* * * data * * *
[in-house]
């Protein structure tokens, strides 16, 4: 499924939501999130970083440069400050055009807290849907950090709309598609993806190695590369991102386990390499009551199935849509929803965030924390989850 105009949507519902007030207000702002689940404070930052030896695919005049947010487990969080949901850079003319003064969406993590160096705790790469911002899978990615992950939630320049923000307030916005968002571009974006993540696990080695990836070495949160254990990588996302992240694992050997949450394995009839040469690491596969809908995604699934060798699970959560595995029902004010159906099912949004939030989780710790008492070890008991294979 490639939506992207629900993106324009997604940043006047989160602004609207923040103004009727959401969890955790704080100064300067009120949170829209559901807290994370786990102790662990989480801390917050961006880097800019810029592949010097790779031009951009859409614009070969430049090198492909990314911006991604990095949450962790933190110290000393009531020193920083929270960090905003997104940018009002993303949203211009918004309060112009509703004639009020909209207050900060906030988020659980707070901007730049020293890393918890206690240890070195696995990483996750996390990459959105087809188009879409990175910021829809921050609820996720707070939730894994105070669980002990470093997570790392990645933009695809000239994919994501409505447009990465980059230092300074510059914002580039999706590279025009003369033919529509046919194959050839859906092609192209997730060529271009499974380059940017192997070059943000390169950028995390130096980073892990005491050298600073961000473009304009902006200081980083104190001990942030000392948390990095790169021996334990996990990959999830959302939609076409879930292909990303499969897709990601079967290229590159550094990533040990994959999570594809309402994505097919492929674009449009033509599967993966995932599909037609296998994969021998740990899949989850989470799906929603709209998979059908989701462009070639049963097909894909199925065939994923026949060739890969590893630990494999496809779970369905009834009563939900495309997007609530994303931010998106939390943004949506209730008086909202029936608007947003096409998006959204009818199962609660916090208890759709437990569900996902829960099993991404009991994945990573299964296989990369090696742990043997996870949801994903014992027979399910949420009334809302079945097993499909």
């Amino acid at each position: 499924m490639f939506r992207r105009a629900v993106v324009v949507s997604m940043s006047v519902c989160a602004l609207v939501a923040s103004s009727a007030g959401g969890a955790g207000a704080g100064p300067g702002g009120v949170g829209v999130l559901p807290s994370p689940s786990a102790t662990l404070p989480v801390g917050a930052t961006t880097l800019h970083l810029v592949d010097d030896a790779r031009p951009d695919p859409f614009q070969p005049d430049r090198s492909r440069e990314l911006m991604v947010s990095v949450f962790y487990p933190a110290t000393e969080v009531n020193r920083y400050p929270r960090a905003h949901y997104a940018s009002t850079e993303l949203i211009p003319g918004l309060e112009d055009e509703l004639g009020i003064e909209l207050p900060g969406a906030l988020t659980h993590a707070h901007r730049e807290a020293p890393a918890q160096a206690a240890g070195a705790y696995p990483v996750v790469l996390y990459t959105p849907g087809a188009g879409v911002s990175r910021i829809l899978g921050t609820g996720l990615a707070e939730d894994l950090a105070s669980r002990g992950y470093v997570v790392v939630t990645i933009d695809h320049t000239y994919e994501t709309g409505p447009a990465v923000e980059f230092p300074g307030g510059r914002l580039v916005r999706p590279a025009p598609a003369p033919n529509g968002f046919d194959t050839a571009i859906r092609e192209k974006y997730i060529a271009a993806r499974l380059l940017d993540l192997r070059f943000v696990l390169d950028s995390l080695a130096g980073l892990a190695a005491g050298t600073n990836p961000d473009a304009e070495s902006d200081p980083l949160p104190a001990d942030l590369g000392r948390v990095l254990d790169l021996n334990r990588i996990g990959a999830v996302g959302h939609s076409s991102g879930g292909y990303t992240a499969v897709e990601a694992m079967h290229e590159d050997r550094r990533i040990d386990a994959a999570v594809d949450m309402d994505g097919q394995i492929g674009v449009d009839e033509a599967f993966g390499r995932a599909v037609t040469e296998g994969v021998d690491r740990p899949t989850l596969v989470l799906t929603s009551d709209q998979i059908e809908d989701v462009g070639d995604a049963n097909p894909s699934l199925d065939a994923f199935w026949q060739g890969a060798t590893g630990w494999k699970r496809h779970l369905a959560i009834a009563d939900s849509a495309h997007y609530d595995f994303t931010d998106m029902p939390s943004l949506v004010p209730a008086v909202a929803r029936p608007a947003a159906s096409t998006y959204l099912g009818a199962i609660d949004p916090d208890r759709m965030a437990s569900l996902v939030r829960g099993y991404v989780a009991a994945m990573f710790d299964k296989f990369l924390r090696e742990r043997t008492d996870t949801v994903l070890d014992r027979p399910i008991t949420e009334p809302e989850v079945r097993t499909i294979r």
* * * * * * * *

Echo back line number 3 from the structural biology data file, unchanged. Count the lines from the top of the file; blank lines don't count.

């Amino acid at each position: 499924m490639f939506r992207r105009a629900v993106v324009v949507s997604m940043s006047v519902c989160a602004l609207v939501a923040s103004s009727a007030g959401g969890a955790g207000a704080g100064p300067g702002g009120v949170g829209v999130l559901p807290s994370p689940s786990a102790t662990l404070p989480v801390g917050a930052t961006t880097l800019h970083l810029v592949d010097d030896a790779r031009p951009d695919p859409f614009q070969p005049d430049r090198s492909r440069e990314l911006m991604v947010s990095v949450f962790y487990p933190a110290t000393e969080v009531n020193r920083y400050p929270r960090a905003h949901y997104a940018s009002t850079e993303l949203i211009p003319g918004l309060e112009d055009e509703l004639g009020i003064e909209l207050p900060g969406a906030l988020t659980h993590a707070h901007r730049e807290a020293p890393a918890q160096a206690a240890g070195a705790y696995p990483v996750v790469l996390y990459t959105p849907g087809a188009g879409v911002s990175r910021i829809l899978g921050t609820g996720l990615a707070e939730d894994l950090a105070s669980r002990g992950y470093v997570v790392v939630t990645i933009d695809h320049t000239y994919e994501t709309g409505p447009a990465v923000e980059f230092p300074g307030g510059r914002l580039v916005r999706p590279a025009p598609a003369p033919n529509g968002f046919d194959t050839a571009i859906r092609e192209k974006y997730i060529a271009a993806r499974l380059l940017d993540l192997r070059f943000v696990l390169d950028s995390l080695a130096g980073l892990a190695a005491g050298t600073n990836p961000d473009a304009e070495s902006d200081p980083l949160p104190a001990d942030l590369g000392r948390v990095l254990d790169l021996n334990r990588i996990g990959a999830v996302g959302h939609s076409s991102g879930g292909y990303t992240a499969v897709e990601a694992m079967h290229e590159d050997r550094r990533i040990d386990a994959a999570v594809d949450m309402d994505g097919q394995i492929g674009v449009d009839e033509a599967f993966g390499r995932a599909v037609t040469e296998g994969v021998d690491r740990p899949t989850l596969v989470l799906t929603s009551d709209q998979i059908e809908d989701v462009g070639d995604a049963n097909p894909s699934l199925d065939a994923f199935w026949q060739g890969a060798t590893g630990w494999k699970r496809h779970l369905a959560i009834a009563d939900s849509a495309h997007y609530d595995f994303t931010d998106m029902p939390s943004l949506v004010p209730a008086v909202a929803r029936p608007a947003a159906s096409t998006y959204l099912g009818a199962i609660d949004p916090d208890r759709m965030a437990s569900l996902v939030r829960g099993y991404v989780a009991a994945m990573f710790d299964k296989f990369l924390r090696e742990r043997t008492d996870t949801v994903l070890d014992r027979p399910i008991t949420e009334p809302e989850v079945r097993t499909i294979r």